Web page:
In designing the mechanical version of the cube clock, attention was given both to function and aesthetics, with an overall aim to create a functional analog clock which has the appearance of an old-fashioned mechanical apparatus, built from metals, particularly brass and copper, reminiscent of ‘steampunk’ artwork. An old brass flower bowl turned upside down and decorated with non-functional brass gears was used as the base. The base contains the bulk of the electronics and the gimbal which actuates the cube motion is mounted on it.


The cube clock is controlled by a Raspberry Pi Zero embedded PC running Raspbian Linux [8] and running custom Python code to implement the clock motion. Attached to the Pi are three off-the-shelf ‘hat’ add-on circuit boards, namely a servo hat, real-time clock (RTC) hat, and speaker hat. The servo hat allows the servos to be controlled using 12-bit resolution pulse width modulation (PWM), allowing for more accurate positioning of the gimbal than the built-in 8-bit PWM driver onboard the Pi. The RTC hat is required to maintain the date and time on the device when the power is switched off, since the Pi does not have a built-in RTC and the cube clock is intended to be used offline. The speaker hat adds audio output capability, allowing a sound effects to be played and status messages to be played (there is no display). In addition a light-dependent resistor is connected to the general purpose input/output (GPIO) of the Pi, which facilitates putting the clock into sleep mode (suppressing the clock motion and audio output) when the environment is dark. Finally three self-centering (on-off-on) toggle switches are connected to the GPIOs. The switches are mounted on the top of the base and are used to allow user access to adjust the time, trim the positioning of the gimbal servos and trigger a demo mode in which the clock cycles through a certain time range. A sound clip based on a recording of the bell-like ringing of the brass base before any components were attached accompanies the demo action and is also played on the hour as a chime. Figure 4 shows a closeup of the base and the electronics inside it.

Figure 4. Left: closeup of the base of the cube clock showing the controls. Right: internal electronic components, a Raspberry Pi PC with clock, speaker and servo driving peripherals. The servo mechanism for the outer ring is also housed in the base.

Actuated Gimbal

The gimbal assembly was created using aluminum tubing, which was bent to form sections of four concentric rings of the frame and outer, middle and inner rings of the gimbal. Each of the rings is driven by a ‘nano’ servo (as used in small radio-controlled models). While from an aesthetic perspective, the smallest available servos would be ideal, it was found that slightly larger servos were needed to provide sufficient torque and angular resolution to reliably actuate the gimble. Since the servos only rotate about a quarter of a revolution, gearing up by 4x, 2x and 4x was required to achieve the ranges of motion of the outer middle and inner rings, respectively (see Figure 2). Particular care was taken in the design of the servo mount and transmission for the middle ring, which is tightly constrained on both sides by the motion of the other two rings. Another tricky aspect was routing the power and control signal wires from the base up through the tubes and bearings to the two gimbal-mounted servos. As shown in Figure 5, the mounts, bearing and transmission housings were designed using an online CAD tool [9] and 3D printed in nylon, which was finished with metallic copper paint.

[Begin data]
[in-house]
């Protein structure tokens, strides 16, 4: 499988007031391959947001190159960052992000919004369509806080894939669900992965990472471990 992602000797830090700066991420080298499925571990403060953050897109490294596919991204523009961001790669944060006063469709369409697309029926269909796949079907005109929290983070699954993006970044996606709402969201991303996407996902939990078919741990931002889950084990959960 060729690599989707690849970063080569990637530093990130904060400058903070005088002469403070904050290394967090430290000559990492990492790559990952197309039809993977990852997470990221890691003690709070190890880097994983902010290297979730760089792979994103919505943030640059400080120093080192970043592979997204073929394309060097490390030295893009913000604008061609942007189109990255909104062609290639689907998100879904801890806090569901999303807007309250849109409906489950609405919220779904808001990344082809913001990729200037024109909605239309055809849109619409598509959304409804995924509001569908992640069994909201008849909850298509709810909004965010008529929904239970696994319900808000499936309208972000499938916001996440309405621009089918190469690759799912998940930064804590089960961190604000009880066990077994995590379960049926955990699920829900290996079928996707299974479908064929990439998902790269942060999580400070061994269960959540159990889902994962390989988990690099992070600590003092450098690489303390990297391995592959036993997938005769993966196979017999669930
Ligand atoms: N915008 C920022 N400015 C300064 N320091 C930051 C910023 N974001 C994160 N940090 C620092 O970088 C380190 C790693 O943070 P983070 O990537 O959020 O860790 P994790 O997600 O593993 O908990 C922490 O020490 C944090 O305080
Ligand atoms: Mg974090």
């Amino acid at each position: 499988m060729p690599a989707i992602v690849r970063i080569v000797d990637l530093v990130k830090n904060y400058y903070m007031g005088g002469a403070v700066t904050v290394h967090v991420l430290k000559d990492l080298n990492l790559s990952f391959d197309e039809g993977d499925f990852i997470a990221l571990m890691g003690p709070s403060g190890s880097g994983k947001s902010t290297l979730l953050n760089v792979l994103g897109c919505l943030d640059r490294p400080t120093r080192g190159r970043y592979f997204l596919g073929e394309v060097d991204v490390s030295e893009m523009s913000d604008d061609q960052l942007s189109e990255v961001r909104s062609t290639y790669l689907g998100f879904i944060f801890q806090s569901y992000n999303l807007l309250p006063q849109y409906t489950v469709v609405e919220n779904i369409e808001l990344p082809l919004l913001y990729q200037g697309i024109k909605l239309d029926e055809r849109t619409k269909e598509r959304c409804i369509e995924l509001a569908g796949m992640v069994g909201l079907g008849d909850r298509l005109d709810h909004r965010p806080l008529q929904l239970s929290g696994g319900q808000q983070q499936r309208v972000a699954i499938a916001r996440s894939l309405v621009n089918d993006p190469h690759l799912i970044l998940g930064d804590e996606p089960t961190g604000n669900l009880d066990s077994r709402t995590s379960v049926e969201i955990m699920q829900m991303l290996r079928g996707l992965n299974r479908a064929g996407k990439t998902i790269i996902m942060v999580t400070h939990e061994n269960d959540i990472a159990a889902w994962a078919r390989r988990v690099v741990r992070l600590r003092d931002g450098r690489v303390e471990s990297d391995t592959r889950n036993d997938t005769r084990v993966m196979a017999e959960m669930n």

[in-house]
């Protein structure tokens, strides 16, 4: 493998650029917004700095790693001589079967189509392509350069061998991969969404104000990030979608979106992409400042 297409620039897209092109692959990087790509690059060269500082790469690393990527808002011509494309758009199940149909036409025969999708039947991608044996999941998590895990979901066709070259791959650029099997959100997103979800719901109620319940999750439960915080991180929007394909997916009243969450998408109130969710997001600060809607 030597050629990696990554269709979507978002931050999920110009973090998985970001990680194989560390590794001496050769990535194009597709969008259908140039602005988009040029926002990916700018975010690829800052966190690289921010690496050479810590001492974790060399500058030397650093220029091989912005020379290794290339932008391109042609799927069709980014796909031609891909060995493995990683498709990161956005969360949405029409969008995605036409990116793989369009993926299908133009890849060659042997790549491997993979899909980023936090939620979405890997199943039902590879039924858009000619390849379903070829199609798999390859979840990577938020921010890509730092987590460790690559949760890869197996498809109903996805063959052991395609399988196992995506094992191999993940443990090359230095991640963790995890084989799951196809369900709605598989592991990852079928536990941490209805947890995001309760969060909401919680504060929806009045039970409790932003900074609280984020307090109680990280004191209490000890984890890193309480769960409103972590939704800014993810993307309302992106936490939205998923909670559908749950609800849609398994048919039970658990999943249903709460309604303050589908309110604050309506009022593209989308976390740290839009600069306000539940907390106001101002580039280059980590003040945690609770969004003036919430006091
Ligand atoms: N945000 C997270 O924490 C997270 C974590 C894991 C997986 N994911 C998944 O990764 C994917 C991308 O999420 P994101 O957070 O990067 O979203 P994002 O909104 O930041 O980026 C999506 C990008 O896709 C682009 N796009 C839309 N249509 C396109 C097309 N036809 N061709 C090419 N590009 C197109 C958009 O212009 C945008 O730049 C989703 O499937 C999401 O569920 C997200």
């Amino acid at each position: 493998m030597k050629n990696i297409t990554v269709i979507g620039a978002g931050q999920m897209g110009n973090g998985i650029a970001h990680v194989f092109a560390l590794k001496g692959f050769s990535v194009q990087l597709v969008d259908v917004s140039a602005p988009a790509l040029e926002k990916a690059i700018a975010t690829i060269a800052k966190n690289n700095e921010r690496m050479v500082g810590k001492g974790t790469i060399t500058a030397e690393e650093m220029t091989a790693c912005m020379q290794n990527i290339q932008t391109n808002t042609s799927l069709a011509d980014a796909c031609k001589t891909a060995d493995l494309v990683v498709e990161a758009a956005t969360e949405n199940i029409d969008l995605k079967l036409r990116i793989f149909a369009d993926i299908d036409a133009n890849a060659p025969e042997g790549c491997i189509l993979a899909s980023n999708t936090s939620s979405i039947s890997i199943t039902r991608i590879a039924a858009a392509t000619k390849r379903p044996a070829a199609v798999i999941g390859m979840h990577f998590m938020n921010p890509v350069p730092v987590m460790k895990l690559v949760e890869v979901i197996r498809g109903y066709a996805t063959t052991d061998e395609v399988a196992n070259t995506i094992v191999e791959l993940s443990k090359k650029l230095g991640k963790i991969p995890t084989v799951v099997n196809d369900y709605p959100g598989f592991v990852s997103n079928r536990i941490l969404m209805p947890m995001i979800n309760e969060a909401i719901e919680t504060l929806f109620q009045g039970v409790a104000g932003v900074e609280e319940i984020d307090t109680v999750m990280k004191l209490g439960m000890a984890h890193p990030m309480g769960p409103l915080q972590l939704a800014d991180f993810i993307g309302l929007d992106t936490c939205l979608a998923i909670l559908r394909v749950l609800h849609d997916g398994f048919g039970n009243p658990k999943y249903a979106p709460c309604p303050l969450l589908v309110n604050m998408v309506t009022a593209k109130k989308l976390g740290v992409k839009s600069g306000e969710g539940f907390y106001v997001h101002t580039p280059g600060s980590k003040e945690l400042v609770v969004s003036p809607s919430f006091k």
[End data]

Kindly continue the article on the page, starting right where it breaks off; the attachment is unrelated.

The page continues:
Figure 5. Left: using an online CAD tool to design the 3D-printed parts for the cube clock gimbal mechanism. Center: closeup of the drive assembly for middle gimbal ring. Right: rendering of the 3D printed parts.

Two small brass counterweights are attached to the inner gimbal ring on the opposite side to the cube in order to balance the gimbal. These help avoid undesirable static loading of the servos and also add to the aesthetics. The cube and hour ticks were constructed from brass tubing. The cube is mounted at 45 degrees with respect to the plane of the inner gimbal ring to make it stand out from the plane while providing an edge for attachment rather than a single point. The video below shows the watch face and mechanical clock in operation.


The devised rotating cube clock is a form of computational art, technically motivated, yet aesthetically pleasing. There is a synergy between the practical considerations and the aesthetics of both incarnations of the clock: the modelling materials found convenient for constructing the physical clock lend themselves to the ‘steampunk’ aesthetic, while the hardware limitations of the watch lend themselves a ‘retro’ 3D graphics look.

While the optimization of the cube rotation is for a particular viewing position (i.e. head-on from a given distance), the time can still be read from it as long as the viewer is reasonably close to the assumed viewing direction. It is envisaged that the clock would be displayed in a ‘pigeon-hole’ type shelf, which would preclude significant deviation from the optimal viewing direction. The compact form-factor, low cost and ease of integration of RC servos make them an attractive choice for actuating the gimbal, however the RC servos’ standard internal control mechanism is not tuned for the relatively high inertial load of the gimbal assembly, resulting in occasional short-term oscillation in the gimbal position. Future work could investigate improving the smoothness of the gimbal motion.

References and Notes

  1. “Steampunk: A genre of science fiction that has a historical setting and typically features steam-powered machinery rather than advanced technology” Oxford University Press (OUP), retrieved 2020/01/20
  2. J.D. Foley, A. van Dam, S.K. Feiner, J.F. Hughes, and R.L Phillips Introduction to Computer Graphics. (Boston: Addison-Wesley, 1997) pp. 161-191.
  3. D. Eberly, “Euler Angle Formulas”, Geometric Tools, Redmond WA 98052 (March 2014), retrieved 2020/01/20
  4. Wikipedia – Gyroscope,, retrieved 2020/01/20
  5. There is a small difference between the viewing optimization parameters of the virtual and physical incarnations of the cube clock: for the virtual version, in addition to the 3D rotation of the cube, a 1D forward-backward motion is allowed, ensuring that the absolute scale of the clock hands can be to be maintained exactly for all times of day, whereas in the physical version, a set viewer distance is assumed, meaning that a small amount of apparent scale change in the hands takes place.
  6. J. Nocedal, and S.J. Wright “Quasi-Newton Methods”. Numerical Optimization. (New York: Springer, 1999) pp. 192–221.
  7. Garmin Connect IQ SDK,, retrieved 2020/01/20
  8. The Raspberry Pi Foundation,, retrieved 2020/01/20
  9. Autodesk TinkerCAD,, retrieved 2020/01/20